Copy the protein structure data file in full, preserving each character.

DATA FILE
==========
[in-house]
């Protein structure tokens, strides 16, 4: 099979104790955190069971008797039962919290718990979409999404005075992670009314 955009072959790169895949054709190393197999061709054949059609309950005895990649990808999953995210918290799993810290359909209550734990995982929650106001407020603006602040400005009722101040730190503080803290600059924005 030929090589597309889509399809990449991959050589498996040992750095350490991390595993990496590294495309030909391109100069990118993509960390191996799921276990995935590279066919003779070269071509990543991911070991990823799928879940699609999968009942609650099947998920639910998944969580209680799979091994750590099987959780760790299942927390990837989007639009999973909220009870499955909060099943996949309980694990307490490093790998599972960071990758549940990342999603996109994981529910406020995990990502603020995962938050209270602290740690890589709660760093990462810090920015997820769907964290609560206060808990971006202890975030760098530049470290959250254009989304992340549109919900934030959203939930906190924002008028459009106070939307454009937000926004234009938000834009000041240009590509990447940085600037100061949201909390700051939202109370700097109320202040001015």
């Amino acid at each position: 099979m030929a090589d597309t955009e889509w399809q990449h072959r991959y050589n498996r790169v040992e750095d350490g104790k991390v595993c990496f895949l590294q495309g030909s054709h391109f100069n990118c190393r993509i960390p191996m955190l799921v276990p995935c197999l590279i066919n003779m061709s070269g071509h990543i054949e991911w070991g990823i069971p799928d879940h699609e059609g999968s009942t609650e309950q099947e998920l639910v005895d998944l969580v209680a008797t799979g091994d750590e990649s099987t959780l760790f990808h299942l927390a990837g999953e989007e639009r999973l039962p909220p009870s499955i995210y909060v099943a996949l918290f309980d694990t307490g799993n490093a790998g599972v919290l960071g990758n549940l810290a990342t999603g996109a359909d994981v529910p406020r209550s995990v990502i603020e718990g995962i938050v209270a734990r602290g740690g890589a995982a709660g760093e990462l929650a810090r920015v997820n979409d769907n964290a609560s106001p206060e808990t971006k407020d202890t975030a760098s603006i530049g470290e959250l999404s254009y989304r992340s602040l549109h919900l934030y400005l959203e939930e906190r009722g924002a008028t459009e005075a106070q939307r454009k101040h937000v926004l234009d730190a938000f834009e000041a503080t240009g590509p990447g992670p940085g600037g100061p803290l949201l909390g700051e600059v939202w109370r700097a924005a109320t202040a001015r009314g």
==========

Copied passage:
[in-house]
């Protein structure tokens, strides 16, 4: 099979104790955190069971008797039962919290718990979409999404005075992670009314 955009072959790169895949054709190393197999061709054949059609309950005895990649990808999953995210918290799993810290359909209550734990995982929650106001407020603006602040400005009722101040730190503080803290600059924005 030929090589597309889509399809990449991959050589498996040992750095350490991390595993990496590294495309030909391109100069990118993509960390191996799921276990995935590279066919003779070269071509990543991911070991990823799928879940699609999968009942609650099947998920639910998944969580209680799979091994750590099987959780760790299942927390990837989007639009999973909220009870499955909060099943996949309980694990307490490093790998599972960071990758549940990342999603996109994981529910406020995990990502603020995962938050209270602290740690890589709660760093990462810090920015997820769907964290609560206060808990971006202890975030760098530049470290959250254009989304992340549109919900934030959203939930906190924002008028459009106070939307454009937000926004234009938000834009000041240009590509990447940085600037100061949201909390700051939202109370700097109320202040001015």
């Amino acid at each position: 099979m030929a090589d597309t955009e889509w399809q990449h072959r991959y050589n498996r790169v040992e750095d350490g104790k991390v595993c990496f895949l590294q495309g030909s054709h391109f100069n990118c190393r993509i960390p191996m955190l799921v276990p995935c197999l590279i066919n003779m061709s070269g071509h990543i054949e991911w070991g990823i069971p799928d879940h699609e059609g999968s009942t609650e309950q099947e998920l639910v005895d998944l969580v209680a008797t799979g091994d750590e990649s099987t959780l760790f990808h299942l927390a990837g999953e989007e639009r999973l039962p909220p009870s499955i995210y909060v099943a996949l918290f309980d694990t307490g799993n490093a790998g599972v919290l960071g990758n549940l810290a990342t999603g996109a359909d994981v529910p406020r209550s995990v990502i603020e718990g995962i938050v209270a734990r602290g740690g890589a995982a709660g760093e990462l929650a810090r920015v997820n979409d769907n964290a609560s106001p206060e808990t971006k407020d202890t975030a760098s603006i530049g470290e959250l999404s254009y989304r992340s602040l549109h919900l934030y400005l959203e939930e906190r009722g924002a008028t459009e005075a106070q939307r454009k101040h937000v926004l234009d730190a938000f834009e000041a503080t240009g590509p990447g992670p940085g600037g100061p803290l949201l909390g700051e600059v939202w109370r700097a924005a109320t202040a001015r009314g």